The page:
Simons had the most comprehensive poverty-reduction plan, with nearly $3 billion for child care, early learning, affordable housing, legal aid, income assistance and disability increases. But he dropped out and endorsed Horgan.

It's unclear how many of Simons's policies will reappear in Horgan's platform. "I will carry his vision for poverty reduction forward if I am elected on April 17," Horgan said Thursday.

Horgan has called for a 30 per cent reduction in B.C.'s poverty rate within four years -75 per cent in 10 years -and a promise to "end all homelessness within eight years."

The candidates have proposed income assistance boosts, Farnworth at the rate of inflation, and Horgan as needed.

They all want legislated poverty reduction targets, with Farnworth proposing a dedicated minister in charge of such targets and Horgan saying he'd champion the issue from his office as premier.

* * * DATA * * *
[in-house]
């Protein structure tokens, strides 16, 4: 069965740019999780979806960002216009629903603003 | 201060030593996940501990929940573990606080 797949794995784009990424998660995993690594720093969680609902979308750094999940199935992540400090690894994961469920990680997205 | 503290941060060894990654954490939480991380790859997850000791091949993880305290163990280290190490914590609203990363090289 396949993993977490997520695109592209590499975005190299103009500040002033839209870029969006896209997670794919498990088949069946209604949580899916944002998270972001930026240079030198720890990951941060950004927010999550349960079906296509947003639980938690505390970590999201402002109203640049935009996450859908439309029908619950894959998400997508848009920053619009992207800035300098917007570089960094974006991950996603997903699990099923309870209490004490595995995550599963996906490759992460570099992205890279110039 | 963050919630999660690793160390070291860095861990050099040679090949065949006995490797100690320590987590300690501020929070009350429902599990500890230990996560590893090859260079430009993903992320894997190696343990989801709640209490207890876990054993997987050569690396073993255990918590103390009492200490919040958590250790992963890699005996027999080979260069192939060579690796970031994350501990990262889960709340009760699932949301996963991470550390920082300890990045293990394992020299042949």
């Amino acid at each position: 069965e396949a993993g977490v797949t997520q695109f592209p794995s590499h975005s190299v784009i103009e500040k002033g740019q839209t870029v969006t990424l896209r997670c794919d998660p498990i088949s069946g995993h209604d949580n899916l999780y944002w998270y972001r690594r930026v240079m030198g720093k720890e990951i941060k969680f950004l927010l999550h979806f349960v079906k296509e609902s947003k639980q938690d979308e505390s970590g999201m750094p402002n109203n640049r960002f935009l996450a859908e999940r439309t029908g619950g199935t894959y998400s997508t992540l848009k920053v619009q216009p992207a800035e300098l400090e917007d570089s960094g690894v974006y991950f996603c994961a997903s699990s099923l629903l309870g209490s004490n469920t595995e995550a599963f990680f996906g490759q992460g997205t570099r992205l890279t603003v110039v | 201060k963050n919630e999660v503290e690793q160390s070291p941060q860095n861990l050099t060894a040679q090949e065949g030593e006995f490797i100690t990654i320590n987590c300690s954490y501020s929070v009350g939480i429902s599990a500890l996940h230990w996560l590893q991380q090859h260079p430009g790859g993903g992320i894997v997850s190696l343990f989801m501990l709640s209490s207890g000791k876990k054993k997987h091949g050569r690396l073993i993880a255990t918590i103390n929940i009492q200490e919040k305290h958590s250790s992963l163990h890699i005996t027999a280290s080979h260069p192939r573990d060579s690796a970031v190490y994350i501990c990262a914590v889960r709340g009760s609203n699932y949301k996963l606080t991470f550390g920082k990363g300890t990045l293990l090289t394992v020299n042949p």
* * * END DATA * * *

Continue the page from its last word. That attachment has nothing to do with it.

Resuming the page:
They all promised to build more affordable housing units, with Farnworth's target of 1,000 units a year.


There's widespread support for protecting and strengthening the NDP-created Agricultural Land Reserve. And most want a review, or halt, to independent run of river power projects as part of a comprehensive look at whether the public interest is being served in the province's energy strategy.

Horgan wants a shakeup in senior government forest officials, a comprehensive plan on strengthening forests and public oversight of public timber tenures.